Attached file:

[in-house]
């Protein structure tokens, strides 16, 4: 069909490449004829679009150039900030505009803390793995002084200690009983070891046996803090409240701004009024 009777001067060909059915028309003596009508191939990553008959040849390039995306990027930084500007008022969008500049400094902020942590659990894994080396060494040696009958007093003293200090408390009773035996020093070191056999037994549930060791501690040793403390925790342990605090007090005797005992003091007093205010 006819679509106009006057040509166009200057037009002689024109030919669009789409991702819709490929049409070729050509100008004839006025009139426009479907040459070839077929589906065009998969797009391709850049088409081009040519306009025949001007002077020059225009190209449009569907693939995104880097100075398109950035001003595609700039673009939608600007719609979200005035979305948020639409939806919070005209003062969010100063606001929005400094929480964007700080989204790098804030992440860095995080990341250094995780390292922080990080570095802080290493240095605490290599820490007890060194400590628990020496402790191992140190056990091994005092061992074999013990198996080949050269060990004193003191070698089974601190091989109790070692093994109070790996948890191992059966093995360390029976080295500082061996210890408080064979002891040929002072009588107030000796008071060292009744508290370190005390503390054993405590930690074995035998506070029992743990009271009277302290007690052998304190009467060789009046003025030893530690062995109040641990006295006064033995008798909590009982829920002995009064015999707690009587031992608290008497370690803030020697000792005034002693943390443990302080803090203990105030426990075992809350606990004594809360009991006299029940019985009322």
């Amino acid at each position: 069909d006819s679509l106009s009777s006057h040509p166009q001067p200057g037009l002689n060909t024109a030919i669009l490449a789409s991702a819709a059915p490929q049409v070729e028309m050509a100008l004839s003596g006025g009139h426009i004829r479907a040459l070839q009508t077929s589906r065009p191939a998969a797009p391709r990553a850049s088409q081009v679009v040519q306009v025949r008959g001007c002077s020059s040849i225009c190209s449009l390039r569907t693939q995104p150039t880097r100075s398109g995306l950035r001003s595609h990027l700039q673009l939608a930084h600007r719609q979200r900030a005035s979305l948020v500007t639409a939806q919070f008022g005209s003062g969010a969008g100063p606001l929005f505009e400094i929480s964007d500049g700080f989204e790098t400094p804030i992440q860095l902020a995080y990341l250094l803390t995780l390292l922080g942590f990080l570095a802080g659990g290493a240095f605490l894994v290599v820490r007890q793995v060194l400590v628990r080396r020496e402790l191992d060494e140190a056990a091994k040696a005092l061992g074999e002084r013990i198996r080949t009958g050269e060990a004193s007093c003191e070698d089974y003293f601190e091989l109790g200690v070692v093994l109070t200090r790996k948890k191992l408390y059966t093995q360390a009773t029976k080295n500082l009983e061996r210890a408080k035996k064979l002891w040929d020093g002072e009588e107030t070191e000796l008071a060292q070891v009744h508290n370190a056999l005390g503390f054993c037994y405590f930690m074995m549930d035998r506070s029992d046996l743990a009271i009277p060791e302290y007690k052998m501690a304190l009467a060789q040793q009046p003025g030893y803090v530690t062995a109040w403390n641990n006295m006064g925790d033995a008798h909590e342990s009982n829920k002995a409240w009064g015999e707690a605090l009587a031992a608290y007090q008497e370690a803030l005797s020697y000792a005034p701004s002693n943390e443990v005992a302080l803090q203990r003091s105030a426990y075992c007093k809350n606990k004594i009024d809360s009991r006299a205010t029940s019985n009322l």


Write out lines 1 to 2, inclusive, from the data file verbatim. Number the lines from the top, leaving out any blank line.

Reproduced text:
[in-house]
């Protein structure tokens, strides 16, 4: 069909490449004829679009150039900030505009803390793995002084200690009983070891046996803090409240701004009024 009777001067060909059915028309003596009508191939990553008959040849390039995306990027930084500007008022969008500049400094902020942590659990894994080396060494040696009958007093003293200090408390009773035996020093070191056999037994549930060791501690040793403390925790342990605090007090005797005992003091007093205010 006819679509106009006057040509166009200057037009002689024109030919669009789409991702819709490929049409070729050509100008004839006025009139426009479907040459070839077929589906065009998969797009391709850049088409081009040519306009025949001007002077020059225009190209449009569907693939995104880097100075398109950035001003595609700039673009939608600007719609979200005035979305948020639409939806919070005209003062969010100063606001929005400094929480964007700080989204790098804030992440860095995080990341250094995780390292922080990080570095802080290493240095605490290599820490007890060194400590628990020496402790191992140190056990091994005092061992074999013990198996080949050269060990004193003191070698089974601190091989109790070692093994109070790996948890191992059966093995360390029976080295500082061996210890408080064979002891040929002072009588107030000796008071060292009744508290370190005390503390054993405590930690074995035998506070029992743990009271009277302290007690052998304190009467060789009046003025030893530690062995109040641990006295006064033995008798909590009982829920002995009064015999707690009587031992608290008497370690803030020697000792005034002693943390443990302080803090203990105030426990075992809350606990004594809360009991006299029940019985009322």